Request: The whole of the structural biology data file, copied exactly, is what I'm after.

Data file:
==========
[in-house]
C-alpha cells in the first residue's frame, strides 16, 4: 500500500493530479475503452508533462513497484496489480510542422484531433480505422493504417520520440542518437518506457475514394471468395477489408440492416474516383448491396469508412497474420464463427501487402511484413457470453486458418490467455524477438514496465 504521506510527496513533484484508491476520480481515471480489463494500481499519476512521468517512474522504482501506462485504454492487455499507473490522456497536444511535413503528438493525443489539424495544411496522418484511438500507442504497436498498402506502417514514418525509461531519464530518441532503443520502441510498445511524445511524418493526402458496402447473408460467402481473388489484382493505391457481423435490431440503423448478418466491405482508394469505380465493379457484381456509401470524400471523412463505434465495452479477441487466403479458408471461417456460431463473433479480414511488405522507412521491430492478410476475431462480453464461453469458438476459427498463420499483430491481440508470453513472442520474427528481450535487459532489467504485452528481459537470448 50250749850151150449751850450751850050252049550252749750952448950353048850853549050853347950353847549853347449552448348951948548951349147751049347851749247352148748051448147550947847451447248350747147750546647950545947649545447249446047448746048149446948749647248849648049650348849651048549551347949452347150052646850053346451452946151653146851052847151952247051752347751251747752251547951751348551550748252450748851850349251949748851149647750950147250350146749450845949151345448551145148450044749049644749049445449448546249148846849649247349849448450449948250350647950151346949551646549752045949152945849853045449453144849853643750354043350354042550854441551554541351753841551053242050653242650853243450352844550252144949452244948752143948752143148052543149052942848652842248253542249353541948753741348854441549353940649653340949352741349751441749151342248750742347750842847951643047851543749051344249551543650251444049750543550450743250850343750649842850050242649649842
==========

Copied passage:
[in-house]
C-alpha cells in the first residue's frame, strides 16, 4: 500500500493530479475503452508533462513497484496489480510542422484531433480505422493504417520520440542518437518506457475514394471468395477489408440492416474516383448491396469508412497474420464463427501487402511484413457470453486458418490467455524477438514496465 504521506510527496513533484484508491476520480481515471480489463494500481499519476512521468517512474522504482501506462485504454492487455499507473490522456497536444511535413503528438493525443489539424495544411496522418484511438500507442504497436498498402506502417514514418525509461531519464530518441532503443520502441510498445511524445511524418493526402458496402447473408460467402481473388489484382493505391457481423435490431440503423448478418466491405482508394469505380465493379457484381456509401470524400471523412463505434465495452479477441487466403479458408471461417456460431463473433479480414511488405522507412521491430492478410476475431462480453464461453469458438476459427498463420499483430491481440508470453513472442520474427528481450535487459532489467504485452528481459537470448 50250749850151150449751850450751850050252049550252749750952448950353048850853549050853347950353847549853347449552448348951948548951349147751049347851749247352148748051448147550947847451447248350747147750546647950545947649545447249446047448746048149446948749647248849648049650348849651048549551347949452347150052646850053346451452946151653146851052847151952247051752347751251747752251547951751348551550748252450748851850349251949748851149647750950147250350146749450845949151345448551145148450044749049644749049445449448546249148846849649247349849448450449948250350647950151346949551646549752045949152945849853045449453144849853643750354043350354042550854441551554541351753841551053242050653242650853243450352844550252144949452244948752143948752143148052543149052942848652842248253542249353541948753741348854441549353940649653340949352741349751441749151342248750742347750842847951643047851543749051344249551543650251444049750543550450743250850343750649842850050242649649842